A Red Deer RCMP officer ended up borrowing a boat to catch a suspect who ended up in the Red Deer River in late April. (File photo by Advocate staff)

Red Deer RCMP officer borrows boat and catches suspect fleeing in cold river water

When RCMP officers put on their uniforms, they know they have to be ready for anything – including catching a suspect in the river.

For Const. Charles Audet, the unexpected happened on April 21, when he pursued a suspect on foot before ending up in the Red Deer River.

It’s a day he won’t soon forget, said Insp. Dean LaGrange, who recalled the incident Wednesday.

While assisting another RCMP officer with a stolen vehicle investigation in Fairview, Audet found himself in a foot pursuit. He gave the suspect a chase through the Kerry Wood Drive woods before ending up at the BMX park in the area.

Despite being told repeatedly to stop, the suspect continued to flee.

He then began to float down the middle of the river, and the police officer had to think on his feet.

“Const. Audet noticed there were citizens nearby with an inflatable dinghy, and he asked if he could borrow the boat,” said LaGrange.

Audet was acting alone during the pursuit, with back up on the way.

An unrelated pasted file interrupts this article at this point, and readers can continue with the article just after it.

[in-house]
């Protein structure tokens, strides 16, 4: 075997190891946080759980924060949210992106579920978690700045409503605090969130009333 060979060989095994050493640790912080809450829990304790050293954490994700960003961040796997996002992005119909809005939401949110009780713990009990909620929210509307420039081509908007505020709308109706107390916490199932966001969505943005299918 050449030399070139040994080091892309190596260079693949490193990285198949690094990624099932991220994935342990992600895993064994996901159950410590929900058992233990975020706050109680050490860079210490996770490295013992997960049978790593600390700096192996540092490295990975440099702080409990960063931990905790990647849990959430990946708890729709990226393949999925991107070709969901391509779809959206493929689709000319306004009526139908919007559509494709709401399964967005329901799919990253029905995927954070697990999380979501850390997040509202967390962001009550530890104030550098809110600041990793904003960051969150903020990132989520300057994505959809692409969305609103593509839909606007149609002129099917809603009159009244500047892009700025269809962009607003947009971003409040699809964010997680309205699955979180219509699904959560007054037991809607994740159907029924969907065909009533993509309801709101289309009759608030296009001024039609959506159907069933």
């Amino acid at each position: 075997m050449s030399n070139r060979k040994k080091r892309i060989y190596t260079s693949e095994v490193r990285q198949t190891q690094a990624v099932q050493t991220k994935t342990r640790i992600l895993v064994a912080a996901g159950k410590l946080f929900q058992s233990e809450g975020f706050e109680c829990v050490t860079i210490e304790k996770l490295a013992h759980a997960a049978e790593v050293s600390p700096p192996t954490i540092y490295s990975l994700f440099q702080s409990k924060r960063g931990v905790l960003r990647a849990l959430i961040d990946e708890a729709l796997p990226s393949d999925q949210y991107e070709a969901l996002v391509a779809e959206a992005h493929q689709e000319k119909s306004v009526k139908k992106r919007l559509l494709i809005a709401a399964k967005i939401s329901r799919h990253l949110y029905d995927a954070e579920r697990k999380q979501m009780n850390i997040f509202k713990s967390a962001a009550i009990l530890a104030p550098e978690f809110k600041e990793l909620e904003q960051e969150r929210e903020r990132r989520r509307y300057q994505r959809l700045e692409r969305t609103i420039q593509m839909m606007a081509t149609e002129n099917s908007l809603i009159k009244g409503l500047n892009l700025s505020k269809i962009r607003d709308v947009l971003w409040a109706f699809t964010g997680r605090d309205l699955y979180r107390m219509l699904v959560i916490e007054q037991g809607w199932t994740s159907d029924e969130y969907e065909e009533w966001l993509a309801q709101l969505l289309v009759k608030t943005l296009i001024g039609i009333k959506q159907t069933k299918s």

As time progressed, Audet became concerned for the suspect’s safety, because he told the police officer he was losing feeling in his arms and legs and having difficulty swimming.

Safely in the boat, Audet continued to talk to him and navigated him to a small rock island in the river. That’s when the suspect was apprehended.

While on the island, Audet administered first aid to the suspect, who was showing signs of hypothermia. With no blankets, the constable removed his RCMP duty shirt to provide warmth until Red Deer Emergency Services arrived with their rescue boat, LaGrange said.

The suspect was charged with 10 Criminal Code charges, including possession of stolen property, resisting a peace officer and breach of recognizance.

LaGrange said the job of a police officer is often “unpredictable.”

May 12 to 18 is National Police Week, which began in 1970 as a way for police to connect with their communities and increase awareness about the services they provide.

“There are routine aspects of the job, but you just never know what each day is going to bring, and that’s part of the attraction of the profession,” the inspector said.

The day was anything but normal for Audet, who has been in the service for less than five years.

“This is a unique circumstance, without a doubt, but it’s nice to see officers like him thinking outside the box and ensuring safety of the suspect while performing their duties and ensuring they’re taken into custody at the same time,” LaGrange said.

The inspector said the constable was innovative in his thinking.

“It’s something our officers are faced with on a daily basis. Not necessarily this exact situation, but just learning and figuring out how to do the job and do it effectively with tools they have at their disposal,” LaGrange said.


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